Crosses 9% stake mark with Rs. 6 b overall investment
Signalling his intent buys more shares on Friday bringing last week’s total to 3% stake for Rs. 2 b
Assures his aggression is purely long-term investment oriented
Expresses optimism on turnaround of economy and banking sector
Opines valuation of banks very attractive given future upside
Dismisses serious impact on banks via proposed domestic debt restructuring and says ‘either way’ will use any downside as an opportunity
Young business leader of electronic media fame Rayynor Silva last week raced himself to be the third largest private shareholder of Sampath Bank picking up 3% additional stake for Rs. 2 billion signalling his optimism on the revival of the economy and upside in the financial services sector.
With successive purchases on Thursday and Friday on top of his previous holding, Rayynor via his firm Phantom Investments Ltd., is estimated to be now owning 107 million Sampath Bank voting shares or 9.4% voting stake now valued at around Rs. 6 billion.
Some analysts speculated Rayynor will remain on the buy side up to reaching the maximum of 10% at the right price. Sampath is the third largest private sector bank.
In early March, Rayynor bought 1.7% stake or 20 million Sampath voting shares for Rs. 1 billion or at Rs. 54.50 per share. By end March 2023, Rayynor held 60 million shares or 5.3% from 2.84% and ranked sixth largest private shareholder as at 31 December 2023. In between December last year and March 2023 he had picked up more shares as well.
On Friday, 15 million shares of Sampath Bank traded for Rs. 841 million. Of that 8.38 million shares were done at Rs. 56 each via 5 crossings. On Thursday a bigger stake of 29.45 million Sampath Bank shares traded for Rs. 1.6 billion. Of that 26.35 million shares were done via crossings.
Overall last week in total 50.3 million Sampath Bank voting shares or 4.4% stake changed hands for Rs. 2.73 billion via 2,666 trades. It closed at Rs.56, up by Rs. 5.80 from the previous week.
The bulk of Sampath selling was by high net worth but low profile investor Dr. T. Senthilverl with SC Securities handling the majority of both the buy and sale side of Sampath shares last week.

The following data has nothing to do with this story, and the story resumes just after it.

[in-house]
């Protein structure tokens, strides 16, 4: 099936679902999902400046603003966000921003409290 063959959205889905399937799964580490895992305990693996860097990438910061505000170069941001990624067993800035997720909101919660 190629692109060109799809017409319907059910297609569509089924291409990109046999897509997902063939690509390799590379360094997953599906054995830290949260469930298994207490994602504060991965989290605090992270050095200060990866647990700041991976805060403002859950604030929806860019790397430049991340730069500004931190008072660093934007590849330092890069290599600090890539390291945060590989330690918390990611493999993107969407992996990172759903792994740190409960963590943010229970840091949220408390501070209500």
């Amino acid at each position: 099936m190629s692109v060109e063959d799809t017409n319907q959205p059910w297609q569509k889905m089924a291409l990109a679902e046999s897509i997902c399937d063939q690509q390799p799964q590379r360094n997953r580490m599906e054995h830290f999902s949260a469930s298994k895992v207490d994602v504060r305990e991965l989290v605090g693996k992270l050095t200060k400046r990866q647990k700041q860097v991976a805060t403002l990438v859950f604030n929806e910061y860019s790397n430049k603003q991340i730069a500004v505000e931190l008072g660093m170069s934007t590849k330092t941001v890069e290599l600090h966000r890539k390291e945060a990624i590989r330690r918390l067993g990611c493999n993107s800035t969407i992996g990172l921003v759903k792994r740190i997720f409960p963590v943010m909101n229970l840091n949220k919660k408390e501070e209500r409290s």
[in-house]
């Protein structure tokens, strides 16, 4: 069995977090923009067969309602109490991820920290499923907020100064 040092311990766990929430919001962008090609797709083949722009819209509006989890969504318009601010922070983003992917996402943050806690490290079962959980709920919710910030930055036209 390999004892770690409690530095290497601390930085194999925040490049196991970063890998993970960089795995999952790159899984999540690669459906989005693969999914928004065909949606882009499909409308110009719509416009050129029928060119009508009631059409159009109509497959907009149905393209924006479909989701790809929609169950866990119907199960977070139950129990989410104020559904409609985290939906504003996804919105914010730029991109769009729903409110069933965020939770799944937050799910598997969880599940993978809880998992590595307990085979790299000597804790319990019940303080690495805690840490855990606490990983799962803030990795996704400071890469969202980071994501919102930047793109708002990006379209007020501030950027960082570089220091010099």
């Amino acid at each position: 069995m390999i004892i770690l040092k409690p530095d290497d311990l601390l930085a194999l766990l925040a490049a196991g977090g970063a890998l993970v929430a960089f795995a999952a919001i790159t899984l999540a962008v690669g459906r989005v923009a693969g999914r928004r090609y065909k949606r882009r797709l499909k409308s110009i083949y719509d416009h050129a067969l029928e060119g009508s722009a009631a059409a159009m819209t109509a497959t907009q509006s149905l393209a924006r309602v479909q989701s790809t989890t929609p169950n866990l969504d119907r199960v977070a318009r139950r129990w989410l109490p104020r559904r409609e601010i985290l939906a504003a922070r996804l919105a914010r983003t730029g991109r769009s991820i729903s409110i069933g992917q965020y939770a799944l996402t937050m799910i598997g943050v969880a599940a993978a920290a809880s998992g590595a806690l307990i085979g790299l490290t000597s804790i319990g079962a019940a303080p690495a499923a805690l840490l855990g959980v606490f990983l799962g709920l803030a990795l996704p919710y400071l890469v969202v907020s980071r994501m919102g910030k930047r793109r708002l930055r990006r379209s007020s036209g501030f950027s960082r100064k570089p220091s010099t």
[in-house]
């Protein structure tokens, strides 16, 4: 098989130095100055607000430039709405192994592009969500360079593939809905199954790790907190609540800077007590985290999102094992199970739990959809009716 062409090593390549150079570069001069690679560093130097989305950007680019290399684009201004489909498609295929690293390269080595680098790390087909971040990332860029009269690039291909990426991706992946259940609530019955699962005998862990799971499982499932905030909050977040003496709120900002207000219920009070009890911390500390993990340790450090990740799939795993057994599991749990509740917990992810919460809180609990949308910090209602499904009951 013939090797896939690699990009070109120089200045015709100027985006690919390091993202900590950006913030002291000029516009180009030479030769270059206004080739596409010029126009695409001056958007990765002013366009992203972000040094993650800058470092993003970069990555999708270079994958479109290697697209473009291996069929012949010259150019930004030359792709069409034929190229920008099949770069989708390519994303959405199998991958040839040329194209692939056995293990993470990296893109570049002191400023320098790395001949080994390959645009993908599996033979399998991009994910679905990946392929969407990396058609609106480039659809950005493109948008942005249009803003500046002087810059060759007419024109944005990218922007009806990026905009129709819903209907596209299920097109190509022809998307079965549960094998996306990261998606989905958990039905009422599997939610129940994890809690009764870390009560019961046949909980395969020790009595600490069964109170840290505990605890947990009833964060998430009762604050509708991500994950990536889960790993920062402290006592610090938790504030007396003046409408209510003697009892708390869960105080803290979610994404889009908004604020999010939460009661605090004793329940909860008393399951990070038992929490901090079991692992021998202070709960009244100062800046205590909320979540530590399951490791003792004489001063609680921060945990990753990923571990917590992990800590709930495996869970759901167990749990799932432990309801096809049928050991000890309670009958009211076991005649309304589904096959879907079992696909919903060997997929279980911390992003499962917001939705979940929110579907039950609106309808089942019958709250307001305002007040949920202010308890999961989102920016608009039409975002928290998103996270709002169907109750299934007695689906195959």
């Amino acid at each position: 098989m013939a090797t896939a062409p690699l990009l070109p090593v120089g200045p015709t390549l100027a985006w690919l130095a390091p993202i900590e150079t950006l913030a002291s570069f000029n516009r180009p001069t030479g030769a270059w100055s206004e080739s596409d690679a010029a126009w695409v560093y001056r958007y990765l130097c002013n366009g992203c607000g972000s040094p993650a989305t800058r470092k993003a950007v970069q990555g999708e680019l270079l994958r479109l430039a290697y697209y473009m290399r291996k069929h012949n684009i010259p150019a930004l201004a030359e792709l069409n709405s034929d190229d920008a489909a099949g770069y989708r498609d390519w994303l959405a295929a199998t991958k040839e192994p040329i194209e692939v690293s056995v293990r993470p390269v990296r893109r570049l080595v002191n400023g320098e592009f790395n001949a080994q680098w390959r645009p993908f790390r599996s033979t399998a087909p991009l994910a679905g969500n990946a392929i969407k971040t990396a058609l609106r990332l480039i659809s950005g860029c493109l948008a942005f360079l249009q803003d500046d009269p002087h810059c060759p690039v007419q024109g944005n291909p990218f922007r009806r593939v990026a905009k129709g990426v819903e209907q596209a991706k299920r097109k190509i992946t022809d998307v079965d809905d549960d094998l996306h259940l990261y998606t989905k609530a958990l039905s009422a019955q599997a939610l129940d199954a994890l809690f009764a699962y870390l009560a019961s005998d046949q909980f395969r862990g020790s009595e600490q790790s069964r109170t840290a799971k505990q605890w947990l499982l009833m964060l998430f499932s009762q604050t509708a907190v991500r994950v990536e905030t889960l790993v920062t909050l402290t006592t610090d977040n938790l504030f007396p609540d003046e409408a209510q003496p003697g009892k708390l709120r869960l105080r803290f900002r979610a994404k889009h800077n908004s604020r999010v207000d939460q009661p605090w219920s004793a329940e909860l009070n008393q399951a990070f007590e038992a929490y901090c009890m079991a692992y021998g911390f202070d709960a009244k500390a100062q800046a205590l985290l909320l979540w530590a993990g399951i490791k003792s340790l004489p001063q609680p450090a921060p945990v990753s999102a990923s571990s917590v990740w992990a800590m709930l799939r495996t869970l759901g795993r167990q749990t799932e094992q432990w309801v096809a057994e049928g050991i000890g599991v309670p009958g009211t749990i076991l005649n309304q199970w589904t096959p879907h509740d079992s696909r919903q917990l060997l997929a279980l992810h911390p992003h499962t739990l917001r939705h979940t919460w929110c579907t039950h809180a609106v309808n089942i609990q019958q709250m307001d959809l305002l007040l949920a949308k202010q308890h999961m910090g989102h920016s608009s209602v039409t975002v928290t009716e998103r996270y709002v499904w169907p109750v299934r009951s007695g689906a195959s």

Rayynor told the Daily FT that his aggression on Sampath Bank was purely a “long-term investment” strategy given the significant future upside. This is on the basis that the current valuation is highly attractive ahead of the turnaround of the economy. “Everyone is focussed on ensuring Sri Lanka returns to growth trajectory once again,” Rayynor said.
“Sampath Bank is one of the best performing banks and I see significant potential,” he added.
His additional exposure to Sampath comes at a time when there are concerns on the viability or prospects for the banking sector given the looming domestic debt restructuring or optimisation.
Rayynor however believes the impact will be minimal whilst interest rates are expected to come down further thereby supporting revival of the economy as well as the banking sector.
Being successful and realistic Rayynot however quipped “even if the impact is serious and there is greater downside I will still use it as an opportunity.”
As at 31 March 2023, he was the fifth largest shareholder with 5.3% voting stake or 60.5 million shares. With 9.4% stake as of Friday, Rayynor/Phantom Investment rose to being the third largest private shareholder of Sampath Bank surpassing Indra Silva who held 8.2% stake. The top two shareholders of Sampath are business leader turned Parliamentarian Dhammika Perera-controlled Vallibel One PLC (15%) and industrialist and exporter Prabhash Subasinghe-controlled Ayenka Holdings Ltd., (9.97%). Employees Provident Fund holds a 9.97% stake in Sampath as well. Dr. Senthilverl as at 31 March 2023, held 50 million shares or 4.5% voting stake and estimated to be still holding around 29 million shares.
Sampath Bank registered a profit before tax (PBT) of Rs 4.5 billion and a profit after tax (PAT) of Rs 2.6 billion for the three months ended 31 March 2023, indicating a decline of 30.5% and 44.3% respectively from a year ago. This decline was mainly attributed to the exchange losses
recorded during the quarter as a result of the appreciation of the rupee. All other income lines recorded performance well above the previous period.